Kevin M Ryan's answer Alabama judgments are enforceable for ten years, and can be revived (renewed) before ten years are up, but they can only be enforced for 20 years. After 20 years, Alabama judgments become worthless
A written agreement and evidence of breach has a higher chance of success, but her email admission of the claim can be presented in small claims court, where you should file this case. Request all of your losses and costs as damages.
Rafael Gil III's answer If the collections account is past the statute of limitations, it's non collectible. Next time they call tell them that pursuant to the Fair Debt Collections Practices Act, they cannot continue to contact you. This is the buzz word.....you say that and POOF!! They will stop calling you....hope that helps!
Rafael Gil III's answer I would go by the county courthouse in the county that you live or in the county where that bank is located (where you signed the loan/contract) and they can look up the case and whether or not there is a judgment on the case.
Rafael Gil III's answer Yes, if you owe money to a creditor AND they obtain a judgment they can place it on any and all property you own in your name....this is regardless of whether or not you own it jointly with someone else! If they do not have a judgment, they can't arbitrarily place a lien on the land. Exceptions would be materialman's liens, etc.....
Rafael Gil III's answer No, she cannot. As long as you have a writ of garnishment, you can levy her bank accounts and/or garnish her wages. Notice is not required. Just serve her employer or bank. Notice would make it impossible to execute the writ.....they would simply empty out the bank account before you levied it!!! ;)
Rafael Gil III's answer This is a complex case with many factors. This debt may or may not be in the nature of a domestic support obligation. Generally, DSO are not dischargeable in a bankruptcy. There are factors that will determine it like how the income between you and your ex, children together, etc. I would recommend that you contact a bankruptcy attorney in your local area and see what he says. he will have to sit down with you take a look at the facts surrounding your divorce. If you are on social...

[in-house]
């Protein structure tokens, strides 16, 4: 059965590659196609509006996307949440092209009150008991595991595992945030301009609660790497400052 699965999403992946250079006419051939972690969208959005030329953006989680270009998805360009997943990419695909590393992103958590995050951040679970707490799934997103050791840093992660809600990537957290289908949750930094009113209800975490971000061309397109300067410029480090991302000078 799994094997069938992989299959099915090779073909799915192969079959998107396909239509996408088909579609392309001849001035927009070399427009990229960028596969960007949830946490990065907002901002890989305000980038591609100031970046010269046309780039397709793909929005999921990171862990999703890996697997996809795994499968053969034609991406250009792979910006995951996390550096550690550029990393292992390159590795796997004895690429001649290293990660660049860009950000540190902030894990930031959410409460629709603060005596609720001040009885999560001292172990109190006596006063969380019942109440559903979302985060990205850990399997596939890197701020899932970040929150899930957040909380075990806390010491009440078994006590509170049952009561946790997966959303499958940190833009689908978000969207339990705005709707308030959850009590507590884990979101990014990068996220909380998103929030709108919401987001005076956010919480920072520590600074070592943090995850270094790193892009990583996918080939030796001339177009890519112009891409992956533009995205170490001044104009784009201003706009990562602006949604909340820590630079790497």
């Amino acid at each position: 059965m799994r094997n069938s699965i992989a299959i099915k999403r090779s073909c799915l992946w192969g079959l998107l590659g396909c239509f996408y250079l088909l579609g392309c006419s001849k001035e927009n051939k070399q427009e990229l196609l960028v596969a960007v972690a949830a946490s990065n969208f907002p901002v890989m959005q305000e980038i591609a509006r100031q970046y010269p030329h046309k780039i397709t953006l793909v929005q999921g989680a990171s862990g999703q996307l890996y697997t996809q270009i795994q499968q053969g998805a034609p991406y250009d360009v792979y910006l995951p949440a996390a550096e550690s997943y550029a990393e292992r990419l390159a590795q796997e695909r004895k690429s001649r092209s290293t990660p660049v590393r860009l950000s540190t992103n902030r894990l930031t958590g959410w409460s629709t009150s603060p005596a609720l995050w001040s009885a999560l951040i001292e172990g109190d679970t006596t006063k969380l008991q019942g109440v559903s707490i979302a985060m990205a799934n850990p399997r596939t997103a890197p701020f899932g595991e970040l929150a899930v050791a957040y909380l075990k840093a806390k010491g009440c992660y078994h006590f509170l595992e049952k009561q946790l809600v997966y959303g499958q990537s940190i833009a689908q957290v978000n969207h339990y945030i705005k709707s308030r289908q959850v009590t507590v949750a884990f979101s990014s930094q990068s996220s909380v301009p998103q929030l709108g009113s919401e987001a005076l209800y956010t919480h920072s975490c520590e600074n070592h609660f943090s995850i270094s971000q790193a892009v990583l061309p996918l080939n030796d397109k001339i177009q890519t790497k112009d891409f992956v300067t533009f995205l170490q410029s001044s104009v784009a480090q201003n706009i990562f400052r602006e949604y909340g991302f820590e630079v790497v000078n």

Mr. James Parrish Coleman's answer Your social security benefits can't be garnished for a commercial debt. They can be garnished for student loans, alimony and child support. Your retirement -- that is not social security -- can be garnished.
Peter N. Munsing's answer Towing is a racket. Find out what they are charging you for. See if your motorcycle insurance will pay it. Send the bill to the guy who ran the red's insurance. They don't pay, contact a member of the Ala Assn for Justice--they give free consults. Look for one who handles "bad faith insurance claims"
However right now to stop the meter running, see about paying off the thieves (don't call them names--for reasons I won't bore you with they have the upper hand) just because it will get...
Mr. James Parrish Coleman's answer Yes. A person may not be held in contempt of court for not paying when he has no ability to pay. You have to show that he has the ability to pay, but simply will not pay.